The AFL-CIO labour union yesterday said efforts to pass legislation this year to create a $114 billion trust fund to compensate victims of asbestos exposure were “absolutely dead”. The amount is described as grossly inadequate to provide fair compensation for victims, representing about $40 billion less than the funding originally proposed and which was itself far too low according to the AFL-CIO president, John Sweeney (right)

Earlier this week Bill Frist, the Senate majority leader, announced that an agreement had been reached between insurers and manufacturers to establish the trust fund that would pay victims of asbestos-related diseases based on medical criteria. Organised labour, however, condemned the size of the fund as insufficient to pay future claimants.

“We have reached the end, at least for this year,” Jon Hiatt, general counsel of the AFL-CIO told the Financial Times. “Some of them [insurers and manufacturers] are probably under the illusion that Frist either will try or, if he does, can succeed in jamming a partisan bill.”

Republicans are likely to have difficulty pushing through the legislation without the support of some Democrats.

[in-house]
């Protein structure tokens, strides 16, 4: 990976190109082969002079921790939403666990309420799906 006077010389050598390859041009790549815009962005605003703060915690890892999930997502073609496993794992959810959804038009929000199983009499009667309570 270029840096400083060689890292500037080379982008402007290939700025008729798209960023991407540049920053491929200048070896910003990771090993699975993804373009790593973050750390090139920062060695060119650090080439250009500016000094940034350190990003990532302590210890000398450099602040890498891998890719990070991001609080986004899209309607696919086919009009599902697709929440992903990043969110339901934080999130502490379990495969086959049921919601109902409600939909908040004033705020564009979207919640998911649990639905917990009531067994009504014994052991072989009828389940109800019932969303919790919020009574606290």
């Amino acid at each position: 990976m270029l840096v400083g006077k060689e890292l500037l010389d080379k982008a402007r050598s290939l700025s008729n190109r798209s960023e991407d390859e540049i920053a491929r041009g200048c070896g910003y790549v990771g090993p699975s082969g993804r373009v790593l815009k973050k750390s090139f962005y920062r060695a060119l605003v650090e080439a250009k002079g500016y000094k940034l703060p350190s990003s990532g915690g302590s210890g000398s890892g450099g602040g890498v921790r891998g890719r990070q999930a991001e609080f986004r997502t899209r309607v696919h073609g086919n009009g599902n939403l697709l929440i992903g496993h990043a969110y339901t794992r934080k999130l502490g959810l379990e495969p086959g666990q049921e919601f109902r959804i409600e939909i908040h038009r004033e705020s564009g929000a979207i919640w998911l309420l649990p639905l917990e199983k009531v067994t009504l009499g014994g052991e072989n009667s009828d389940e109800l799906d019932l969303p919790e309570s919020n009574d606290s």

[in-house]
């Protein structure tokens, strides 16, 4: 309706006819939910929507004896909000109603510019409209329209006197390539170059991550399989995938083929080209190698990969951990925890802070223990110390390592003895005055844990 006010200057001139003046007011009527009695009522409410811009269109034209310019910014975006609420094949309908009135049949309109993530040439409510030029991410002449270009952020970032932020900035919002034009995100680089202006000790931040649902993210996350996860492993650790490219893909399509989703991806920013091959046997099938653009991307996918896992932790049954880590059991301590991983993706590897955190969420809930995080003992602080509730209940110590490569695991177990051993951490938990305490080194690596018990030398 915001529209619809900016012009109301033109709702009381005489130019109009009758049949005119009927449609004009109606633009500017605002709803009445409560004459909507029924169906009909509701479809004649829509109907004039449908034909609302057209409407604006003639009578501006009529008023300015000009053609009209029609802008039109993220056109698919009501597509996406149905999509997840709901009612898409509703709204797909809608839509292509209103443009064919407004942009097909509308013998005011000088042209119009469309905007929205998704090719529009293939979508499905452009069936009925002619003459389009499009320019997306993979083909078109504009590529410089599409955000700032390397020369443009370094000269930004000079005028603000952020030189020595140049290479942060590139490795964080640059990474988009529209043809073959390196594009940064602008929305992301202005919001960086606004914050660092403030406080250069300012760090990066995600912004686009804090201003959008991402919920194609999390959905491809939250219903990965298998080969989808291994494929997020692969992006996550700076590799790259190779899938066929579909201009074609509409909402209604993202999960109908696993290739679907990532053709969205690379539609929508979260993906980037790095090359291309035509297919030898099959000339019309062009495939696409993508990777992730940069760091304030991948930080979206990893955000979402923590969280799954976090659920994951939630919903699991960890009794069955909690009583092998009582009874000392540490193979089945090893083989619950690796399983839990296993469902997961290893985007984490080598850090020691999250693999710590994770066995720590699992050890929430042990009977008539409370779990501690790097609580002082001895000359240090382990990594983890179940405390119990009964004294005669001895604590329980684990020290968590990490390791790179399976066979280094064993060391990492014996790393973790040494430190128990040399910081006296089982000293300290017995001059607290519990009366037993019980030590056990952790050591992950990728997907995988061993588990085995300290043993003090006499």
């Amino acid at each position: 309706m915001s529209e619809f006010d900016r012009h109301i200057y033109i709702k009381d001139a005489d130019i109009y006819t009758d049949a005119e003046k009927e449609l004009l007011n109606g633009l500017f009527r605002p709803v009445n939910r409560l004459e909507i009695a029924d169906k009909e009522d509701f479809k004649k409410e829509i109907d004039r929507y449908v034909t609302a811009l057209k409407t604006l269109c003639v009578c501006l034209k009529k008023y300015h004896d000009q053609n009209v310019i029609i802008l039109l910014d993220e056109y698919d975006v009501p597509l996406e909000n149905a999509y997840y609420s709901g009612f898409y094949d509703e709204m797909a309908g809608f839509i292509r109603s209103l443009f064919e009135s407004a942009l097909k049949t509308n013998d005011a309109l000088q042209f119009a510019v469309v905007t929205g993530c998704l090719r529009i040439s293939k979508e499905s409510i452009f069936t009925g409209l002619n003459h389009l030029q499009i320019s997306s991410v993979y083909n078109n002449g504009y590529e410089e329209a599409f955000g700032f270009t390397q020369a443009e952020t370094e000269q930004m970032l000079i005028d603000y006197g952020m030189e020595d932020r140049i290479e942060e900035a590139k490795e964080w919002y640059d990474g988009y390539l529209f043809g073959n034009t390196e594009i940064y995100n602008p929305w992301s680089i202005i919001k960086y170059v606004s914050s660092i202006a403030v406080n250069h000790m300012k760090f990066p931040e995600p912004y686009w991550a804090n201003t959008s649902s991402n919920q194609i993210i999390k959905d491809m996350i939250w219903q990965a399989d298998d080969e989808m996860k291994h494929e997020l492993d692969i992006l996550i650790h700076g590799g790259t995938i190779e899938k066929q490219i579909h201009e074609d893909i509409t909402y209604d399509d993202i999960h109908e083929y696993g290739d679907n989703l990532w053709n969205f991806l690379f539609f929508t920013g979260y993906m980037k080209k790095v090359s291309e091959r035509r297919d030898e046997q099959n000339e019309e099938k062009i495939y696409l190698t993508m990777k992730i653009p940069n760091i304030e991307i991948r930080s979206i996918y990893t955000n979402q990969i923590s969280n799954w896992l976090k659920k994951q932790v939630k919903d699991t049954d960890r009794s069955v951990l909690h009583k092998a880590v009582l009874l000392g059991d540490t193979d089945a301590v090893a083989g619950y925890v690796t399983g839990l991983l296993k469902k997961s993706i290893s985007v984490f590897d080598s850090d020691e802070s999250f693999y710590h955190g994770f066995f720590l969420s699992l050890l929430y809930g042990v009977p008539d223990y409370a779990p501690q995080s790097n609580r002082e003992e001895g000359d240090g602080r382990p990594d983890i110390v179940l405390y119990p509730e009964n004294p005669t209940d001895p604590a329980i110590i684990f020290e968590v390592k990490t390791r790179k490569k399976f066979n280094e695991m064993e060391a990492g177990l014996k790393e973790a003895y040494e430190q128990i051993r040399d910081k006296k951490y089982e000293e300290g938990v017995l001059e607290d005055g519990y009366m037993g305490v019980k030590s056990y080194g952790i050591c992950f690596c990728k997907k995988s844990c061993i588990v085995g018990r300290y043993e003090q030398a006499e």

Yesterday Tom Daschle, US Senate minority leader, said the legislation would not pass in its current form. Insurers and manufacturers have said $114bn is their “final offer”, suggesting that, for now, the legislation has very little chance of passage.

The chairman of the judiciary committee, worked for months with insurers, manufacturers and labour unions to craft legislation that would curb the flood of asbestos litigation that has driven more than 60 companies into bankruptcy. In addition to opposition from the unions, some insurers opposed the Hatch bill, which would have created a $153bn fund.

It was this inability to reach compromise that spurred Mr Frist to try to broker a deal

Scroll to Top